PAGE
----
National University of Singapore
Integrated into the National University of Singapore’s (NUS) architectural landscape and facing the Ayer Rajah Expressway (AYE), the four-storey Yong Siew Toh Conservatory of Music is fronted by a large canopy and plaza, which is shared with the neighbouring University Cultural Centre. Being a music school, its architectural concept centres not just around the main theme of light, but also of acoustics and music as well.
The main reception, clad in glazed curtain wall supported by paired bow trusses resembling violin or cello strings, is flooded with natural daylight as one enters the building, echoing the diffused, day-lit teaching rooms and practice studios organised around courtyards found at the education wing. As the building hugs the curve of the slip road fronting the AYE, this afforded the opportunity to design spaces and rooms that have non-parallel opposing walls. It saves them from disruptive flutter echoes and bestows each space with its own unique acoustic character, resulting in a symphony of musical boxes integrated into a composition of a simple circulation pattern. The latter links the communal activity spaces, stringing together key facilities that range from the grand 600-seat concert hall, to the mid-sized orchestral hall and recital studios, to more intimate teaching and practice seminar and ensemble rooms, as well as the library.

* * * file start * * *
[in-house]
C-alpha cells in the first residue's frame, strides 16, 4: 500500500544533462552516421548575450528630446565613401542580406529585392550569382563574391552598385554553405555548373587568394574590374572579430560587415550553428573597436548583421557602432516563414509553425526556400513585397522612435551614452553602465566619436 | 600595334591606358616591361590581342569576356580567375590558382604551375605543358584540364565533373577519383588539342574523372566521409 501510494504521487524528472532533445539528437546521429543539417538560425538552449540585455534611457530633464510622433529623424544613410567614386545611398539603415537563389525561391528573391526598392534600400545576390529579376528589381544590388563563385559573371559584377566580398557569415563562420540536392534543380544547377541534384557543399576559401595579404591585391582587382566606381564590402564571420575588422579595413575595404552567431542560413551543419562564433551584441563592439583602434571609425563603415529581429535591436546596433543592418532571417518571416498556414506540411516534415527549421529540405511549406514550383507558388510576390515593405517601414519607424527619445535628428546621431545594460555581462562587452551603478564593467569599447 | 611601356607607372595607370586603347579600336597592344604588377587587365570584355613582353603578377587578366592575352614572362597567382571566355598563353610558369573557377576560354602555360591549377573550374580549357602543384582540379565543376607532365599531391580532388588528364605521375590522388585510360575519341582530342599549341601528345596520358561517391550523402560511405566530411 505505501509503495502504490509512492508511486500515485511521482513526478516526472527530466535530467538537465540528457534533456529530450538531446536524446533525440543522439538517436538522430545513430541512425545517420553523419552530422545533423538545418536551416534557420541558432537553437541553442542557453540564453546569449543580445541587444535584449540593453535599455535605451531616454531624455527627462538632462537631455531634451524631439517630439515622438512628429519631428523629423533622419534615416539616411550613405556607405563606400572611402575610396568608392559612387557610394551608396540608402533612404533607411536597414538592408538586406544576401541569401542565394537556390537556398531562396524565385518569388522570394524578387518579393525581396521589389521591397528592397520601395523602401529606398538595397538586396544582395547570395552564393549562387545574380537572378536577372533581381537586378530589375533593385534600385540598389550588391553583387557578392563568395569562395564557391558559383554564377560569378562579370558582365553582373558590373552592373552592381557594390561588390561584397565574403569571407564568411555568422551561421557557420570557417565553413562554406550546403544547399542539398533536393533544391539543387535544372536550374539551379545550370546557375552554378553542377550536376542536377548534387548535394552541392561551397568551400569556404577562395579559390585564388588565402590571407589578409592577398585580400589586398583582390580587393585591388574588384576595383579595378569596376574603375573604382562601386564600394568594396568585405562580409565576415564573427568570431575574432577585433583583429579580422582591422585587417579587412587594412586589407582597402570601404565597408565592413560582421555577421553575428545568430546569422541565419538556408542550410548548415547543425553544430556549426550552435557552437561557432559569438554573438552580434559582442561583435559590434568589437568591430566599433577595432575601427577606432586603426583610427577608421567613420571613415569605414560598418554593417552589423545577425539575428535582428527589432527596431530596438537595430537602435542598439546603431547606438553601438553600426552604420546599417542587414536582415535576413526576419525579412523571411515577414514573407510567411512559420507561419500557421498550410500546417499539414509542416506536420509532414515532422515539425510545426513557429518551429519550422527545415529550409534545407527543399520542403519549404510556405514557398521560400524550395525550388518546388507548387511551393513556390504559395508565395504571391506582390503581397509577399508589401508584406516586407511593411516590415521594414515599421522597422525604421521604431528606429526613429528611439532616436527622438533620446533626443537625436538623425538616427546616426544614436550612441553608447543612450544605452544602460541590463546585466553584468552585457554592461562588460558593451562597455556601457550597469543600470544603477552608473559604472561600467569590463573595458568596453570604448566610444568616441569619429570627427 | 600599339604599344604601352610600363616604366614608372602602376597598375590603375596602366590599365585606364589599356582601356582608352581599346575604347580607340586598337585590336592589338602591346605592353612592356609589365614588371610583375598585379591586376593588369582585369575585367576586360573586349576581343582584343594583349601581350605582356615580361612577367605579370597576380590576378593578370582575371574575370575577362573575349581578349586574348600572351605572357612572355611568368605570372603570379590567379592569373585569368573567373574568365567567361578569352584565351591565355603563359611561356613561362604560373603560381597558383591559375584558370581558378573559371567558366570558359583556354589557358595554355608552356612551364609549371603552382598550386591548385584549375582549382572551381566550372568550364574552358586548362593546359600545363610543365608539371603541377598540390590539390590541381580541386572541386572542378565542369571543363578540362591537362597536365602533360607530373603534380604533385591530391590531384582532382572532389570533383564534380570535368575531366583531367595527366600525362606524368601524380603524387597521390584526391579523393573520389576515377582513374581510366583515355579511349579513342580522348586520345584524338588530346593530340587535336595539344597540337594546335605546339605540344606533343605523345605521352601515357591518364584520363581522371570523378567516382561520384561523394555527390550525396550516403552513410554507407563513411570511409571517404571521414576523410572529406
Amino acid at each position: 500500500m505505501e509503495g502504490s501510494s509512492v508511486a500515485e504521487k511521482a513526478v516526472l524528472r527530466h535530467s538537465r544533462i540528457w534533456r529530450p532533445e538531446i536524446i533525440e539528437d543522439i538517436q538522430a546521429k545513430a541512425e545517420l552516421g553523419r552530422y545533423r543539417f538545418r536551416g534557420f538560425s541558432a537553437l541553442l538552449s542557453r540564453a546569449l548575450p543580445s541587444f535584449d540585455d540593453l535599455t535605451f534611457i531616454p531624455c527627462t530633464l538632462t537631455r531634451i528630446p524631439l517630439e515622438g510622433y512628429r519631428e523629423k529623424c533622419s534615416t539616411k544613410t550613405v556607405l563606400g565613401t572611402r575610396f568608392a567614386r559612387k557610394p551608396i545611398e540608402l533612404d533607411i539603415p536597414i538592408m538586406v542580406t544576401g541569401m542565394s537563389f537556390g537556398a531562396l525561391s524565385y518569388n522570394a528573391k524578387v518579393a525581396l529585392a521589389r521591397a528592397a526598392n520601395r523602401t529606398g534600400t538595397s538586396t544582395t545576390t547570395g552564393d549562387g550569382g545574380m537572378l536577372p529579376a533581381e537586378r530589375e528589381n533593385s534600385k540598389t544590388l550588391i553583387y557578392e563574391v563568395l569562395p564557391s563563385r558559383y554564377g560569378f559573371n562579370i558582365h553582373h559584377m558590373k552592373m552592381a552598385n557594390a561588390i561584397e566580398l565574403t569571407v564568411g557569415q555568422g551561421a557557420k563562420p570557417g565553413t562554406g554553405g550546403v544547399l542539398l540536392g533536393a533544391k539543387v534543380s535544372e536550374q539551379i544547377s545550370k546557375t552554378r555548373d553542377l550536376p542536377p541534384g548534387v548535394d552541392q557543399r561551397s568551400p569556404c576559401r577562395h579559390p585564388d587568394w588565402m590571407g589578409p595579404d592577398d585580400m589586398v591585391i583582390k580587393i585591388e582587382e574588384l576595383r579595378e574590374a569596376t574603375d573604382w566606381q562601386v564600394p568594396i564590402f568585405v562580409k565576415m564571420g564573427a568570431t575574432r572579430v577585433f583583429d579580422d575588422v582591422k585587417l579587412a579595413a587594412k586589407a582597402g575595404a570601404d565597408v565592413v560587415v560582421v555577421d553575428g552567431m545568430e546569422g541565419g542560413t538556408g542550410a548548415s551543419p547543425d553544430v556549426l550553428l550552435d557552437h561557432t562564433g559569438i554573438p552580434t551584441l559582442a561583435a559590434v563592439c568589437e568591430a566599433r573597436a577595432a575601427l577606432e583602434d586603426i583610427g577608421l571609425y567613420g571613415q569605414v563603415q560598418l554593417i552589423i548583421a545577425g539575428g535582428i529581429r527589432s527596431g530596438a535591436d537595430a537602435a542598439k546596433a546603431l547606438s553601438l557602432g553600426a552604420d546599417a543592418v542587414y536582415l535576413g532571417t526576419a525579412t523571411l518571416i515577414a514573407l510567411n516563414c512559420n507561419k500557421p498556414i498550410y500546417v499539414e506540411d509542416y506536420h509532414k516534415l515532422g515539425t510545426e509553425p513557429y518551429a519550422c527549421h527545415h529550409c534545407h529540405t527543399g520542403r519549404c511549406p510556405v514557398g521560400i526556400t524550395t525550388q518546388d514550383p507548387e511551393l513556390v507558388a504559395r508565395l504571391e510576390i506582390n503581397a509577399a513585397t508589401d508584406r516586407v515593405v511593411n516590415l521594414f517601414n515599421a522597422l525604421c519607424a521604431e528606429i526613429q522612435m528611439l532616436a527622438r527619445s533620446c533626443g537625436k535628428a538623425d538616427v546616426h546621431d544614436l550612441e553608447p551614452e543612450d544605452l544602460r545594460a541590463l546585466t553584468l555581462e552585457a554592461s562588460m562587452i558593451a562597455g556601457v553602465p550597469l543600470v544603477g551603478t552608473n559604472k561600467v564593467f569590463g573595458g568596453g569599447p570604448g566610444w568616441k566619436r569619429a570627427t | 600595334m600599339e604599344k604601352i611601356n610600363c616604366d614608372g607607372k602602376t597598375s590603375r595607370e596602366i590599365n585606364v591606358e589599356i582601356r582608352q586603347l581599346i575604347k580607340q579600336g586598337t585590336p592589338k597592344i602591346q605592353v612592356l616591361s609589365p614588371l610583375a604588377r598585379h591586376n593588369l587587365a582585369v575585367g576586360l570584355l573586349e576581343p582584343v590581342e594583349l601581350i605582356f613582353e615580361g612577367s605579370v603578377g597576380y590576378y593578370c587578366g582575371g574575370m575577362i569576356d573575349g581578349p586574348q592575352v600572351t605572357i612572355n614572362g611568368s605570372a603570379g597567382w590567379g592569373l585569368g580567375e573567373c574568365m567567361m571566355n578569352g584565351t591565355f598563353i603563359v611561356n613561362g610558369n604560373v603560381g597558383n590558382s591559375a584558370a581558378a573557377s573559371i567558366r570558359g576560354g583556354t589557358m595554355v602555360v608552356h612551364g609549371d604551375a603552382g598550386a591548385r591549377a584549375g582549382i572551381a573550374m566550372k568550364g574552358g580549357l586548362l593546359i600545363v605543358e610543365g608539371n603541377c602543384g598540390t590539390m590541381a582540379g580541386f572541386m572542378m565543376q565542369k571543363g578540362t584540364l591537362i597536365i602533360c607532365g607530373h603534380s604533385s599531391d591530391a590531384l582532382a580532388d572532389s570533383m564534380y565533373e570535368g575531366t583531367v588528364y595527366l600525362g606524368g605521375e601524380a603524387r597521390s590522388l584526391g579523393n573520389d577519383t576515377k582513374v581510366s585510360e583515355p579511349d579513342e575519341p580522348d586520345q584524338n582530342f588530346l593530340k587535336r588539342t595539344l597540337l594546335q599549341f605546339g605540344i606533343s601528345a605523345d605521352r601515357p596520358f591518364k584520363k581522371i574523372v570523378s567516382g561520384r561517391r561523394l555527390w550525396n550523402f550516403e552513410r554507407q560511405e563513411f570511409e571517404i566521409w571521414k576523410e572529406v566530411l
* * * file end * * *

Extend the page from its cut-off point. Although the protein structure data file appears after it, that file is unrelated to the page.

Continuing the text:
Project Completed at RSP Architects Planners & Engineers (Pte) Ltd
- 2012 – Steel Design Awards (Merit)